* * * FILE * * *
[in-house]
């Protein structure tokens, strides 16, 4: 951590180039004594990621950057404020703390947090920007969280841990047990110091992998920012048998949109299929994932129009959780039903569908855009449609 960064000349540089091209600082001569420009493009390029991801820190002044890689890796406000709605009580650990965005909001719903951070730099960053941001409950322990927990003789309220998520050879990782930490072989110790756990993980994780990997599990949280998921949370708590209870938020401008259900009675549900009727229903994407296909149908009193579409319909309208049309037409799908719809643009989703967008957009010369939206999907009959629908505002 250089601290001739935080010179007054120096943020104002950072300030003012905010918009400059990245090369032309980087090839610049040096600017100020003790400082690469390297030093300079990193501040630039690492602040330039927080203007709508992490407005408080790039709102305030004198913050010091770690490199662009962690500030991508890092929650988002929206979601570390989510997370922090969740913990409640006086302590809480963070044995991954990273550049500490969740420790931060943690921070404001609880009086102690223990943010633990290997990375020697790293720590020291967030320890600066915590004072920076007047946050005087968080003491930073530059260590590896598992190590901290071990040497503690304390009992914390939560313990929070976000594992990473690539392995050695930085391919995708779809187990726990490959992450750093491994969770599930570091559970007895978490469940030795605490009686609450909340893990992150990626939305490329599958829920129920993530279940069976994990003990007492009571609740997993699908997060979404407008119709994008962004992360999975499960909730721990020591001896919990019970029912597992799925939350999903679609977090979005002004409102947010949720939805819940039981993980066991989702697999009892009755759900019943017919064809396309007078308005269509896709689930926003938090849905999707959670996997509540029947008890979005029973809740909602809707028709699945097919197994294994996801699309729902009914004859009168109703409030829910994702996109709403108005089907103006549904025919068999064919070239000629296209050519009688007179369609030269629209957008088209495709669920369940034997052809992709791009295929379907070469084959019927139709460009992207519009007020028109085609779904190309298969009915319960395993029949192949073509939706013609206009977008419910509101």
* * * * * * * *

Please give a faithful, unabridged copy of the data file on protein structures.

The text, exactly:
[in-house]
């Protein structure tokens, strides 16, 4: 951590180039004594990621950057404020703390947090920007969280841990047990110091992998920012048998949109299929994932129009959780039903569908855009449609 960064000349540089091209600082001569420009493009390029991801820190002044890689890796406000709605009580650990965005909001719903951070730099960053941001409950322990927990003789309220998520050879990782930490072989110790756990993980994780990997599990949280998921949370708590209870938020401008259900009675549900009727229903994407296909149908009193579409319909309208049309037409799908719809643009989703967008957009010369939206999907009959629908505002 250089601290001739935080010179007054120096943020104002950072300030003012905010918009400059990245090369032309980087090839610049040096600017100020003790400082690469390297030093300079990193501040630039690492602040330039927080203007709508992490407005408080790039709102305030004198913050010091770690490199662009962690500030991508890092929650988002929206979601570390989510997370922090969740913990409640006086302590809480963070044995991954990273550049500490969740420790931060943690921070404001609880009086102690223990943010633990290997990375020697790293720590020291967030320890600066915590004072920076007047946050005087968080003491930073530059260590590896598992190590901290071990040497503690304390009992914390939560313990929070976000594992990473690539392995050695930085391919995708779809187990726990490959992450750093491994969770599930570091559970007895978490469940030795605490009686609450909340893990992150990626939305490329599958829920129920993530279940069976994990003990007492009571609740997993699908997060979404407008119709994008962004992360999975499960909730721990020591001896919990019970029912597992799925939350999903679609977090979005002004409102947010949720939805819940039981993980066991989702697999009892009755759900019943017919064809396309007078308005269509896709689930926003938090849905999707959670996997509540029947008890979005029973809740909602809707028709699945097919197994294994996801699309729902009914004859009168109703409030829910994702996109709403108005089907103006549904025919068999064919070239000629296209050519009688007179369609030269629209957008088209495709669920369940034997052809992709791009295929379907070469084959019927139709460009992207519009007020028109085609779904190309298969009915319960395993029949192949073509939706013609206009977008419910509101």